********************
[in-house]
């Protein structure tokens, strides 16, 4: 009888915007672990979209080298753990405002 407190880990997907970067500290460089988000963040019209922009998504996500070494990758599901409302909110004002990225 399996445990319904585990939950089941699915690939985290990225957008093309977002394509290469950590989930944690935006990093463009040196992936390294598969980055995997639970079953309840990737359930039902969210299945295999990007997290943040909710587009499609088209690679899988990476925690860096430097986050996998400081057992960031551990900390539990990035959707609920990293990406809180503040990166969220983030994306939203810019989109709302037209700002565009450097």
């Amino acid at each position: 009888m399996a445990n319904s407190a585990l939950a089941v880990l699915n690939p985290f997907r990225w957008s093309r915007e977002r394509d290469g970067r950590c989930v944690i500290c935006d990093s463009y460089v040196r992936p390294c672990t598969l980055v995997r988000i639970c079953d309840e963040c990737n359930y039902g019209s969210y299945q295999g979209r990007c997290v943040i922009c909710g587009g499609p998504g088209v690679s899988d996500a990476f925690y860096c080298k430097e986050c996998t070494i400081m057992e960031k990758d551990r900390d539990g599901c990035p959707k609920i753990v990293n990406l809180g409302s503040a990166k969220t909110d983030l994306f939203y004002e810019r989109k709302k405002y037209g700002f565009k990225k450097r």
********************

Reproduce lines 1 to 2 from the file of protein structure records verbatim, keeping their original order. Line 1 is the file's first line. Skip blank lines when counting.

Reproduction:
[in-house]
């Protein structure tokens, strides 16, 4: 009888915007672990979209080298753990405002 407190880990997907970067500290460089988000963040019209922009998504996500070494990758599901409302909110004002990225 399996445990319904585990939950089941699915690939985290990225957008093309977002394509290469950590989930944690935006990093463009040196992936390294598969980055995997639970079953309840990737359930039902969210299945295999990007997290943040909710587009499609088209690679899988990476925690860096430097986050996998400081057992960031551990900390539990990035959707609920990293990406809180503040990166969220983030994306939203810019989109709302037209700002565009450097």